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Ukraine shakes up beleaguered top brass amid clashes

Ukraine shook up its beleaguered army’s top brass on Thursday as clashes raged in the separatist east despite international efforts to arrange a new truce that could also calm flaring East-West tensions.

Western-backed President Petro Poroshenko named a new defence minister and top general as his forces reported pressing on with an offensive to oust pro-Russian insurgents from the restive country’s industrial east.

New Defence Minister Valeriy Geletey immediately pledged to deliver a knockout blow to the rebels after Poroshenko this week ditched a 10-day truce.

“I am sure that Ukraine will win and believe me that there will be a victory parade,” the 46-year-old former police commander told lawmakers.

Ukrainian troops backed by tanks and bomber jets have stepped up their campaign since a shaky ceasefire failed to stem 11 weeks of violence that have claimed more than 460 lives.

But Ukraine’s poorly trained and ill-equipped forces face a mammoth task of defeating highly organised militias both Kiev and the West accuse the Kremlin of arming and funding — a charge Russian President Vladimir Putin flatly denies.

The border service said that nine guards were wounded on Thursday when shells hit a key crossing with Russia that Kiev had celebrated retaking just days earlier.

Gunmen dressed in camouflage also shot dead three Ukrainian policemen and wounded another in the rebel-held city of Donetsk.

The defence ministry accused gunmen in the two Russian border regions under their command of launching 16 attacks on government checkpoints in a 24-hour span ending early on Thursday.

– International peace push –

The latest battles came despite a flurry of diplomacy aimed at convincing Kiev and the separatists to agree to a fresh round of indirect talks to hammer out a new ceasefire.

French President Francois Hollande and German Chancellor Angela Merkel asked Putin by phone to help organise a another meeting of the so-called Contact Group on the crisis by this weekend.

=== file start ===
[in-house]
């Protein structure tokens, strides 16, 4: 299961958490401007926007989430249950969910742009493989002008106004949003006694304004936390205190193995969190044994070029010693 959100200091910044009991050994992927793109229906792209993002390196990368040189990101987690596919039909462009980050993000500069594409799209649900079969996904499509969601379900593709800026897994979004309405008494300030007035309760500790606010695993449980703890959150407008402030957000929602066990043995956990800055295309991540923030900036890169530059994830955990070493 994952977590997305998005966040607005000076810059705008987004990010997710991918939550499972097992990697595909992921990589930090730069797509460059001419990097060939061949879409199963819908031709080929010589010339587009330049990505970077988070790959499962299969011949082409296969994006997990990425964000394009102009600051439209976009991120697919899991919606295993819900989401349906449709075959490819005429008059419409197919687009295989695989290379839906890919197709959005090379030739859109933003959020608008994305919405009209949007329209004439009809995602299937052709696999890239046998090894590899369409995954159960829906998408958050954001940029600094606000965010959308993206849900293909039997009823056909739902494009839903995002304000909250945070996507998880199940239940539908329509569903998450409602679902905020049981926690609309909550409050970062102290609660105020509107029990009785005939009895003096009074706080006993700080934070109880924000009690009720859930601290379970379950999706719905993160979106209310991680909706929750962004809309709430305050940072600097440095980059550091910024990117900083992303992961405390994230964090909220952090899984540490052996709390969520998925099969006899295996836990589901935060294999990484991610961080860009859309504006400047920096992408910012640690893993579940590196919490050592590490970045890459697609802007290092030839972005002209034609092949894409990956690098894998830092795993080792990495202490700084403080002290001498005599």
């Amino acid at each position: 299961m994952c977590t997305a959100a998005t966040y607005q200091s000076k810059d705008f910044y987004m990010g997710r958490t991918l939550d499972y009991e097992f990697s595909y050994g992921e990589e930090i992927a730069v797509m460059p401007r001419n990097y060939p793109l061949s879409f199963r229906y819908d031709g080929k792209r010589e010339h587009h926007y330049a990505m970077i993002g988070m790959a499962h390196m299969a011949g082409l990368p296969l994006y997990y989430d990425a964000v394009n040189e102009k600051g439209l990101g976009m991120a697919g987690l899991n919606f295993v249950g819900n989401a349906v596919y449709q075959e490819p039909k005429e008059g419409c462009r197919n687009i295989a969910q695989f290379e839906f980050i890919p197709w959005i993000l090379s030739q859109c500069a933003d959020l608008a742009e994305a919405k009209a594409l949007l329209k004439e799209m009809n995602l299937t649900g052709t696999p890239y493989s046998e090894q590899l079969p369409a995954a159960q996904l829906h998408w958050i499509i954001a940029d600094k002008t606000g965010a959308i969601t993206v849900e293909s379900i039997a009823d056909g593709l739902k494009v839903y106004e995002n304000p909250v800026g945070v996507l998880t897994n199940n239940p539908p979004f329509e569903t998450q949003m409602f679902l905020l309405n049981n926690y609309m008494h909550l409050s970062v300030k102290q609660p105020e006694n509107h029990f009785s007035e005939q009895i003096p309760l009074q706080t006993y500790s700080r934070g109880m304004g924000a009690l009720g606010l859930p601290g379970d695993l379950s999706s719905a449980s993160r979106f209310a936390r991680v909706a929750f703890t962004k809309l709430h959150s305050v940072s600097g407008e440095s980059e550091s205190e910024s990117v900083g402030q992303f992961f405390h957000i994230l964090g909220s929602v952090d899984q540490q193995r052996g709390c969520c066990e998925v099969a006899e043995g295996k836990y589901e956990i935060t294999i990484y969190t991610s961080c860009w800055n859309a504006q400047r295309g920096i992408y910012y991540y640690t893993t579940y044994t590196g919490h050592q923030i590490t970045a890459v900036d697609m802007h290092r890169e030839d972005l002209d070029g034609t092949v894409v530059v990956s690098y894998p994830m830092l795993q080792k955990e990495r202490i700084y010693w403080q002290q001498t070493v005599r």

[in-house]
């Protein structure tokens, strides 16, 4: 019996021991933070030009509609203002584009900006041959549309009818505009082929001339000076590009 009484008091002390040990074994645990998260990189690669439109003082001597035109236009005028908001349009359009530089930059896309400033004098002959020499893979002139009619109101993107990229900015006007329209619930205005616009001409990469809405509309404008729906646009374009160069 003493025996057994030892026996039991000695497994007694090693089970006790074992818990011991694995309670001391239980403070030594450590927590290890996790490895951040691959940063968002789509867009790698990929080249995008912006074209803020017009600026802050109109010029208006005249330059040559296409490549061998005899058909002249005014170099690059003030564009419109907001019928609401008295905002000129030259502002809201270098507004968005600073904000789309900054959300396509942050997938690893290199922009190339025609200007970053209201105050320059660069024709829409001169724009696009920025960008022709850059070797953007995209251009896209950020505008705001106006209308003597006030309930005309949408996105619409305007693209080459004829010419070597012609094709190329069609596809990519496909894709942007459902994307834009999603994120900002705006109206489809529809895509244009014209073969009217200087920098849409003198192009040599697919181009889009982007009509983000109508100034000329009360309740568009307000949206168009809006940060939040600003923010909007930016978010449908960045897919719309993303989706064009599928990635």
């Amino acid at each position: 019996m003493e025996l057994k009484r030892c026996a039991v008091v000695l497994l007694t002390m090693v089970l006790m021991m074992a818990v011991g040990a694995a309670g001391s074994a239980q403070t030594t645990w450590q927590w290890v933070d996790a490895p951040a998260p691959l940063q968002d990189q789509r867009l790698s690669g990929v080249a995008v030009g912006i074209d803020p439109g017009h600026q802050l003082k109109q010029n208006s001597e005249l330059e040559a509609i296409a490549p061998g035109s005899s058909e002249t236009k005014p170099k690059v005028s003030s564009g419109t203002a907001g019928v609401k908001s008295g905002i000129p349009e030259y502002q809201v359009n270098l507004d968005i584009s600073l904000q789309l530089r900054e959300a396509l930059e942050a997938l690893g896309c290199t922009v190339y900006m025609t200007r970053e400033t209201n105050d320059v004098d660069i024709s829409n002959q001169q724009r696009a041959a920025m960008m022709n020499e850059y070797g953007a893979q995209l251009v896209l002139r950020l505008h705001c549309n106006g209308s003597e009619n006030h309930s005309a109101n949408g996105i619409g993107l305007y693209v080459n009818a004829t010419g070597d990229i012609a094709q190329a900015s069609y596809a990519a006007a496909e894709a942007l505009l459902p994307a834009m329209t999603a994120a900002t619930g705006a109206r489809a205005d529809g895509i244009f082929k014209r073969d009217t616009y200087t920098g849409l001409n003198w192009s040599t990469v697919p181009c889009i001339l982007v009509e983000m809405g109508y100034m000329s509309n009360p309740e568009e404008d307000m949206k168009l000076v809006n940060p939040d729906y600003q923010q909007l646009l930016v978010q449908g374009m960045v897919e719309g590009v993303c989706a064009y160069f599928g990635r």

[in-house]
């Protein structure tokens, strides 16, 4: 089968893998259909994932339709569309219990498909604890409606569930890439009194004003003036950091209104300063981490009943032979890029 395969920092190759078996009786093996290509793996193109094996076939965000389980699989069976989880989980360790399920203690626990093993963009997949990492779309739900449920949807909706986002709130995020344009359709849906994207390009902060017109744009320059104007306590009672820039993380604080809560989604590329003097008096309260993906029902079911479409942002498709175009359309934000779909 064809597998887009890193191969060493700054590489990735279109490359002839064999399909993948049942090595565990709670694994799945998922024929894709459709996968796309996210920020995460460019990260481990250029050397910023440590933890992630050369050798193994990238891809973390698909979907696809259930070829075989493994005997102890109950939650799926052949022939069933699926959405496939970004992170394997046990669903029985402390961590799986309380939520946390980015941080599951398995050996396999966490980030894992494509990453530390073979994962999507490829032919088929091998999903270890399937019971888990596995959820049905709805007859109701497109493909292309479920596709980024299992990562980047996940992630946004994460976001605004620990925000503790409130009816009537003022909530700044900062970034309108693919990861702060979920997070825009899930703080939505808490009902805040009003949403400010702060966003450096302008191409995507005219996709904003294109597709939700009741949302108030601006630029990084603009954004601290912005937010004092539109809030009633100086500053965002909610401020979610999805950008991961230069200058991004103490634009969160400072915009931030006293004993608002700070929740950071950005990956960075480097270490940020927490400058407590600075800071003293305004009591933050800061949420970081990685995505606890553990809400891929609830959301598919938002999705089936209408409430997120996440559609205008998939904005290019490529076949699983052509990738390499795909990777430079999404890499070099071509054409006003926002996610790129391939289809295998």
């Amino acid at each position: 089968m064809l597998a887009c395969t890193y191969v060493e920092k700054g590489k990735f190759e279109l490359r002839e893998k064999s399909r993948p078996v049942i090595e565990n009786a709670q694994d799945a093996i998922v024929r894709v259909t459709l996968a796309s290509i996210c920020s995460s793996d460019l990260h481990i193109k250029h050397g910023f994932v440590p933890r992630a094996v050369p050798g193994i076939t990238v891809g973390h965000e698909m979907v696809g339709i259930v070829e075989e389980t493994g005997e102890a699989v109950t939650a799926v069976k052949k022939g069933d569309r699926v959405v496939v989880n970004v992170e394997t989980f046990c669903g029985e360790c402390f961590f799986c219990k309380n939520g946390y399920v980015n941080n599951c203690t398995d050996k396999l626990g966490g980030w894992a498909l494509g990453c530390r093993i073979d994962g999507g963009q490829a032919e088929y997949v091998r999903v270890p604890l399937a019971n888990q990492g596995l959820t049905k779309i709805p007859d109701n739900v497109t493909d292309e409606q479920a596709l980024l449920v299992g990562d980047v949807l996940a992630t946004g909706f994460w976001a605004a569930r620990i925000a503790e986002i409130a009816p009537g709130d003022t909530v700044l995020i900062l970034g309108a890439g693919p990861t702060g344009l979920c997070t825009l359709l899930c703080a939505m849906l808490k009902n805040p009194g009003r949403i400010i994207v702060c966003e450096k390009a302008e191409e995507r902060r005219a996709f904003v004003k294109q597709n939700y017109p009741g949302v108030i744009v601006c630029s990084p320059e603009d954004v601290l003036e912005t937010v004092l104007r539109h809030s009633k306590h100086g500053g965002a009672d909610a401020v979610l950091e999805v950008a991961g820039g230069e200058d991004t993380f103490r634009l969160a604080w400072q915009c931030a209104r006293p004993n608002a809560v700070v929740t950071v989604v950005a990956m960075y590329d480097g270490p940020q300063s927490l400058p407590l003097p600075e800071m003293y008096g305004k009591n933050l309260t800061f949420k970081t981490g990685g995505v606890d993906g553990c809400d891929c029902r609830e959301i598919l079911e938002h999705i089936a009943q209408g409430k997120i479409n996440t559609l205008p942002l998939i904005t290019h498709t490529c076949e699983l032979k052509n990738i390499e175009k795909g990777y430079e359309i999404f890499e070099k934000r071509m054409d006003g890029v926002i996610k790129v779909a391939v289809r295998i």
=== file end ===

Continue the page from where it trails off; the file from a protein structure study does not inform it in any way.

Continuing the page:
The two European leaders urged Putin to persuade the rebellion’s leaders to negotiate — something he has avoided doing while blaming Kiev for the truce’s failure.

But the Kremlin said only that Putin “expressed his deep concern” over the growing number of civilians casualties and the sharp increase in the number of refugees from the conflict zone into Russia.

Both Kiev and the rebel command refuse to negotiate directly. The West would now like to arrange of a third round of “consultations” in which Kiev is represented by former president Leonid Kuchma.

Poroshenko told US Vice President Joe Biden on Thursday that he was “ready to return to the old ceasefire” under two conditions.

The Ukrainian presidency said the first required the fighters to agree to two-way talks that excluded the presence of Moscow envoys.

The second concerned “the release of all hostages and the establishment of border controls that include OSCE monitors”.

But the insurgents insisted on Thursday that Russia’s presence at the negotiating table was vital.

Moscow has also insisted that the talks be convened before any new border agreement is held.

Where exactly such a meeting could be arranged is also unclear. Previous discussions have taken place in Donetsk but Kiev now appears reluctant to meet there again.

– ‘Explosion of violence’ –

German Foreign Minister Frank-Walter Steinmeier has warned that Ukraine faces “an explosion of violence” if a new truce fails to emerge.

The international agreement over the need for talks is a point of rare agreement between Russia and the West in their Cold War-style battle for the future of the strategic ex-Soviet state.

Putin says Poroshenko bears full responsibility for the latest deaths while Washington and its European allies have backed Ukraine’s right to defend the country from separatist “aggression”.

Washington and the European Union are also threatening devastating economic sanctions that could cut off Russia’s entire banking system from the West and restrict its important arms exports.

The European Union “has made clear that we are ready to impose further sanctions on Russia if they fail to take the necessary steps to end military hostility,” British Foreign Secretary William Hague told reporters after phone talks with his Ukrainian counterpart.

“I urge the Russian Federation to use its influence over illegally armed groups and to stop the flow of weapons and militants into the east of Ukraine.”